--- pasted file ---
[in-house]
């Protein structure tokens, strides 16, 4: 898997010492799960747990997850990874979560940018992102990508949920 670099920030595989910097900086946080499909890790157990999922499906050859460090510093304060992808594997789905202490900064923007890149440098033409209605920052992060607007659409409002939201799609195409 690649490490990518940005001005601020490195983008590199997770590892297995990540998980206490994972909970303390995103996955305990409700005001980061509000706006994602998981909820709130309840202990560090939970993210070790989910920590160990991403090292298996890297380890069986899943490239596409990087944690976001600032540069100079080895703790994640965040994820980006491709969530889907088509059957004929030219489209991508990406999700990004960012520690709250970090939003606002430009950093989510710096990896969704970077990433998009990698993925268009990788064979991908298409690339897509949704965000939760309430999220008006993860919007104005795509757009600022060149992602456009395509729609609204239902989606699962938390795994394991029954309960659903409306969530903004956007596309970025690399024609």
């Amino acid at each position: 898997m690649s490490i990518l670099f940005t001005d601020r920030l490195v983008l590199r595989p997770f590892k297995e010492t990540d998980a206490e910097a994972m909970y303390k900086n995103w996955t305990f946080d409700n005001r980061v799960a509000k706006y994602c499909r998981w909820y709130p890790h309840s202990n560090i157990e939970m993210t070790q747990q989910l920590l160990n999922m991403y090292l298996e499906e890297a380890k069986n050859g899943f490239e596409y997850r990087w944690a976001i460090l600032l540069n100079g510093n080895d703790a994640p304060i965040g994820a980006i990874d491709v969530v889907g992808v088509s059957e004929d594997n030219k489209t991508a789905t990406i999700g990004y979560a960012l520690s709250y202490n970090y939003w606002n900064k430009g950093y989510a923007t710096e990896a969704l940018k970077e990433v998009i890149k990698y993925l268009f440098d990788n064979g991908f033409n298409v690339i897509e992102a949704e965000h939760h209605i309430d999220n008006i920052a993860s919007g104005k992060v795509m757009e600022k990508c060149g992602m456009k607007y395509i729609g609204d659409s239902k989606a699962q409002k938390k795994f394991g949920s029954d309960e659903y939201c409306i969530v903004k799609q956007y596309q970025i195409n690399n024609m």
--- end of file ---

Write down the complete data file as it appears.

[in-house]
């Protein structure tokens, strides 16, 4: 898997010492799960747990997850990874979560940018992102990508949920 670099920030595989910097900086946080499909890790157990999922499906050859460090510093304060992808594997789905202490900064923007890149440098033409209605920052992060607007659409409002939201799609195409 690649490490990518940005001005601020490195983008590199997770590892297995990540998980206490994972909970303390995103996955305990409700005001980061509000706006994602998981909820709130309840202990560090939970993210070790989910920590160990991403090292298996890297380890069986899943490239596409990087944690976001600032540069100079080895703790994640965040994820980006491709969530889907088509059957004929030219489209991508990406999700990004960012520690709250970090939003606002430009950093989510710096990896969704970077990433998009990698993925268009990788064979991908298409690339897509949704965000939760309430999220008006993860919007104005795509757009600022060149992602456009395509729609609204239902989606699962938390795994394991029954309960659903409306969530903004956007596309970025690399024609």
């Amino acid at each position: 898997m690649s490490i990518l670099f940005t001005d601020r920030l490195v983008l590199r595989p997770f590892k297995e010492t990540d998980a206490e910097a994972m909970y303390k900086n995103w996955t305990f946080d409700n005001r980061v799960a509000k706006y994602c499909r998981w909820y709130p890790h309840s202990n560090i157990e939970m993210t070790q747990q989910l920590l160990n999922m991403y090292l298996e499906e890297a380890k069986n050859g899943f490239e596409y997850r990087w944690a976001i460090l600032l540069n100079g510093n080895d703790a994640p304060i965040g994820a980006i990874d491709v969530v889907g992808v088509s059957e004929d594997n030219k489209t991508a789905t990406i999700g990004y979560a960012l520690s709250y202490n970090y939003w606002n900064k430009g950093y989510a923007t710096e990896a969704l940018k970077e990433v998009i890149k990698y993925l268009f440098d990788n064979g991908f033409n298409v690339i897509e992102a949704e965000h939760h209605i309430d999220n008006i920052a993860s919007g104005k992060v795509m757009e600022k990508c060149g992602m456009k607007y395509i729609g609204d659409s239902k989606a699962q409002k938390k795994f394991g949920s029954d309960e659903y939201c409306i969530v903004k799609q956007y596309q970025i195409n690399n024609m």